Criminal histories/backgrounds are maintained and updated by many varying sources.  Typically, criminal history information is first generated by law enforcement agencies such as your local police departments.  Local police departments, sheriff’s offices, and other police agencies usually maintain their own internal databases. On the state government level, state police, state troopers, highway patrol, correctional agencies, and other law enforcement agencies also maintain separate databases. Law enforcement agencies often share this information with other similar enforcement agencies and this information is usually made available to the public in various ways.  Again, as discussed in the paragraph above, a police record may just be an arrest record, and until an actual criminal conviction for say a felony offense is made, there is no criminal record.  Making decisions solely on arrest records is not a good idea.

Sex Offender Records are considered Criminal Records
Registered sex offenders have information about their crimes readily available in state sex offender registries.  With each instant statewide or national criminal record search, includes a free national 50-State sex offender check.  That means that whether you run a criminal search in Texas, Florida or the entire US, you will get a national sex offender check in addition to a criminal check in Texas, Florida or the entire country.  All of instant criminal searches come with a free national sex offender check.

The Department of Correctional Services in many states make criminal records available to the public, and are certainly included as part of a state or national criminal search with  In most cases, juvenile records/files are protected, and their criminal information is typically sealed and not made available to the public.  Correctional information will tell you if someone has served time in prison, currently are incarcerated as inmates, physical characteristics and of course their current status. will give you correctional information, in all our search types, wherever it is available.

State Government
Some states have official “statewide repositories” that contain criminal history information contributed by county, municipal, and other courts within the state.  Court records are the best source for criminal case information concerning an individual.  These state repositories are usually accurate if the state requires supervision of the uploading of criminal data from the local courts (we hope this will be the norm soon). Some states make reporting to a central repository a voluntary activity.   With each state having differing criminal record uploading procedures or no criminal record uploading at all, the information obtained from these repositories can be incomplete.  However, with that said, there have been huge positive steps made in this area of criminal history searching, and for the near future, this means of acquiring and searching criminal records at the state level is getting better and better.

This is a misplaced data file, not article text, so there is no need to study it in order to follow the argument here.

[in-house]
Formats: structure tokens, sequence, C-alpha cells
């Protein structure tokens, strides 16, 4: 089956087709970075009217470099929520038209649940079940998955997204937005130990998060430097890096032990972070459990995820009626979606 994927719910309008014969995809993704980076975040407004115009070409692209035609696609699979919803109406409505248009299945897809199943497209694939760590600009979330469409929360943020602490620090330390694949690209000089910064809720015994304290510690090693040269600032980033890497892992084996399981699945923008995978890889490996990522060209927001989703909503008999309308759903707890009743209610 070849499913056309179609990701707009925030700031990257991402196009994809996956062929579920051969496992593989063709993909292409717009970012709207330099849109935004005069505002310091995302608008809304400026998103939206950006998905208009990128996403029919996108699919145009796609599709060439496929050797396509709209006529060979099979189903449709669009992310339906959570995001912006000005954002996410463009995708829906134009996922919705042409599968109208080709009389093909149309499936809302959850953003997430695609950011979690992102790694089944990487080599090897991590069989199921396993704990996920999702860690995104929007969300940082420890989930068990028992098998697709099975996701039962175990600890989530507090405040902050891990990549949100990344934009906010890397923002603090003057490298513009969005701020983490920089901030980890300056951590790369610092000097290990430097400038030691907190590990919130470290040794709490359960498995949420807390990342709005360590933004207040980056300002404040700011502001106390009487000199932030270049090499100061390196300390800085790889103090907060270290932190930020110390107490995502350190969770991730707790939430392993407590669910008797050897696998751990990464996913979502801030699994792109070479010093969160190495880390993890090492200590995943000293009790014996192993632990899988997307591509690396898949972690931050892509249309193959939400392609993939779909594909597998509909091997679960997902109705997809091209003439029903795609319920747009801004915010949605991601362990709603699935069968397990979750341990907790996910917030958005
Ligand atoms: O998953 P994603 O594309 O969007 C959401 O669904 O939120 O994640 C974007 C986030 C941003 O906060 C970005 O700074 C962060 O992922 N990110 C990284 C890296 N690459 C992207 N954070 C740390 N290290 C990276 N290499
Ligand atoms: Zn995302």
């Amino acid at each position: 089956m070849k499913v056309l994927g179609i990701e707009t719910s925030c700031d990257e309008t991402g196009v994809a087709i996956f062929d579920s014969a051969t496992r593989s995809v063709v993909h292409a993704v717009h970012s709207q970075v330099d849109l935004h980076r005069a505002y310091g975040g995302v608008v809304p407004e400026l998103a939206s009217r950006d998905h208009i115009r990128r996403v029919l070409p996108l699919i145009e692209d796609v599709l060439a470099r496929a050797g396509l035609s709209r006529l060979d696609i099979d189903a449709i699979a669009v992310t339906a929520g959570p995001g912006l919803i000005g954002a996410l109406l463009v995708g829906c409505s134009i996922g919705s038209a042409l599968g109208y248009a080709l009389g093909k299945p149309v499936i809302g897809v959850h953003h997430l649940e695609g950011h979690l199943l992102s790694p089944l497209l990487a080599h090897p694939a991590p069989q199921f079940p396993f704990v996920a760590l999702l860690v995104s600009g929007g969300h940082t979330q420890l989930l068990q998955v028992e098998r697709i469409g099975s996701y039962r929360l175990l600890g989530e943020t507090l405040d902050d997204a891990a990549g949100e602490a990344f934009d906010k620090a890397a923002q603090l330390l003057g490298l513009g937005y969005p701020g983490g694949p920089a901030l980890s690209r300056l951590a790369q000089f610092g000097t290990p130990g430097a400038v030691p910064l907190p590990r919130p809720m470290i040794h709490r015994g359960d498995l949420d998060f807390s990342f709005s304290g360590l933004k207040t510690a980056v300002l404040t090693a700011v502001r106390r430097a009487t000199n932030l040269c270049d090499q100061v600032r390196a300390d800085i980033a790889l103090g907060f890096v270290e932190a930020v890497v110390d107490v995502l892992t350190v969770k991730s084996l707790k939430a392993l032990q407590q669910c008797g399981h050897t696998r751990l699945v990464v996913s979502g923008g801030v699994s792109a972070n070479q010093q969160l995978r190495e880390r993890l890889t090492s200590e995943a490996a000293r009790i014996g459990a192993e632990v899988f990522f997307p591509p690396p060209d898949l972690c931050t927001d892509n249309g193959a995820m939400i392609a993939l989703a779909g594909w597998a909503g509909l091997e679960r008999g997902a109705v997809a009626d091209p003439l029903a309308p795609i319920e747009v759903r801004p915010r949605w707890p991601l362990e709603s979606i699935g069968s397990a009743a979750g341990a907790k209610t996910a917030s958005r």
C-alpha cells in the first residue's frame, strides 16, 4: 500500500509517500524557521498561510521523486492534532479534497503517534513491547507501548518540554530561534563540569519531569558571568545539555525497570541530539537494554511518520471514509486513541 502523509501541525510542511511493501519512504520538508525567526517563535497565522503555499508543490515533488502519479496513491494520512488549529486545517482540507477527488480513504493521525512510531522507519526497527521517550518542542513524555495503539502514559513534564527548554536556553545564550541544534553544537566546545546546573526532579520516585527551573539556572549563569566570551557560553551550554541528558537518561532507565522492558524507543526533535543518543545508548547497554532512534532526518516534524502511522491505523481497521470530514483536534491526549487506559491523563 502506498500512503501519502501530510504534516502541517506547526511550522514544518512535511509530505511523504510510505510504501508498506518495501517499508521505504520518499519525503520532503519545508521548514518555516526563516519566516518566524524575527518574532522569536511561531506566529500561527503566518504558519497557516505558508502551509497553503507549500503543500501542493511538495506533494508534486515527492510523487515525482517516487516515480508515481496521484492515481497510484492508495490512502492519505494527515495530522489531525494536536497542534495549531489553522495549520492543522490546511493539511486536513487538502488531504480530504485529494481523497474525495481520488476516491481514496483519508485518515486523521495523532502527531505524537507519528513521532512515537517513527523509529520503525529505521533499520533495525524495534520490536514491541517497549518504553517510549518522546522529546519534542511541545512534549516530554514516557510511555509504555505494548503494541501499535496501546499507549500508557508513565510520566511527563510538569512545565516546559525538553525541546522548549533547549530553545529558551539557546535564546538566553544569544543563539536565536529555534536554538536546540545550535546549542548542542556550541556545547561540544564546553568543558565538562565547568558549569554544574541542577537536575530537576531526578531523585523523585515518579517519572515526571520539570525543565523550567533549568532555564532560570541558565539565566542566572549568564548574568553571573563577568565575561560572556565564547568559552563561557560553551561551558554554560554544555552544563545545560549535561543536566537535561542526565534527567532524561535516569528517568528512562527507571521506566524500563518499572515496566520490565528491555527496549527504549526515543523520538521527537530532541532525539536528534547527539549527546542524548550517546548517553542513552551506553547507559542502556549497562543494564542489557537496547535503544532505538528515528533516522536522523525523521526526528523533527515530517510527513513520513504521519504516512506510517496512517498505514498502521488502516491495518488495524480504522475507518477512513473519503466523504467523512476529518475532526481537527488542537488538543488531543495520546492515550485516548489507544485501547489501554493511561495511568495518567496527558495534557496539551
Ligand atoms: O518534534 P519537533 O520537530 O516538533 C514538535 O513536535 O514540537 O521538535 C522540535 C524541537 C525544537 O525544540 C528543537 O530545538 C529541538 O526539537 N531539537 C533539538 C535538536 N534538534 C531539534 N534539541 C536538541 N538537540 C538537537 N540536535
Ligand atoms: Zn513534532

Federal Government
The federal government maintains extensive criminal histories and acts as a central repository for all agencies to report their own data.  The NCIC (National Crime Information Center) is one such database. Generally, and with few exceptions, the records compiled by the federal government in the NCIC are not made available to the public. Some websites and criminal data re-sellers claim to offer an NCIC record search.  These claims are most always fraudulent.  Before ordering a criminal report online, be sure to read the description of the search you are ordering prior to placing your order.  If a company or website does not reveal the description of the search you are interested in ordering, it is probably best to stay clear from ordering from that provider.  The rule of thumb on this is simple; if clear, up to date, descriptions of a criminal search are not available, then that provider is most likely using an old, incomplete database that may or may not have the criminal data you are looking for.

What are the “Terrorist Database Background Check” and “Most Wanted Search??”

All of instant criminal checks include a free terrorist database search and “most wanted” list search.  Below is the breakdown of what these two free criminal searches are and what to expect in your search results.

Terrorist Database Background Check:
We check the Specially Designated Nationals and Blocked Persons list maintained by the Office of Foreign Assets Control (“OFAC”) of the U.S. Department of Treasury with every criminal search. OFAC administers and enforces economic and trade sanctions based on United States foreign policy and national security goals against targeted foreign countries, terrorists, international narcotics traffickers, and those engaged in activities related to the proliferation of weapons of mass destruction. As part of its enforcement efforts, OFAC publishes a list of individuals and companies owned or controlled by, or acting for or on behalf of, targeted countries. It also lists individuals, groups, and entities, such as terrorists and narcotics traffickers designated under programs that are not country-specific. Collectively, such individuals and companies are called “Specially Designated Nationals” or “SDNs.” Their assets are blocked by law and American individuals and companies are generally prohibited from dealing with SDNs. Results have full name, date of birth if known, address, country, title, program, remarks like AKA’s. These records are screened individually and carefully, and reported to the proper law enforcement entities when a match is made.

Most Wanted Criminal Search:
Comprised of several state agencies most wanted such as: Top Ten FBI Most Wanted, FBI Most Wanted Fugitives, US Marshals Most Wanted, US Marshals Major Cases, Alabama Department of Public Safety, Mississippi Department of Public Safety, Kansas Most Wanted, AFT Most Wanted, US DEA Wanted Fugitives, DTIC Fugitive Top List, US Secret Service Most Wanted, Americas Most Wanted, Connecticut Department of Public Safety and Texas Most Wanted. hopes this article helps its browsers and users become more educated in the criminal data industry, and more informed as to what exactly to expect in a criminal report, and why a criminal report from one company/website can differ from another company/website.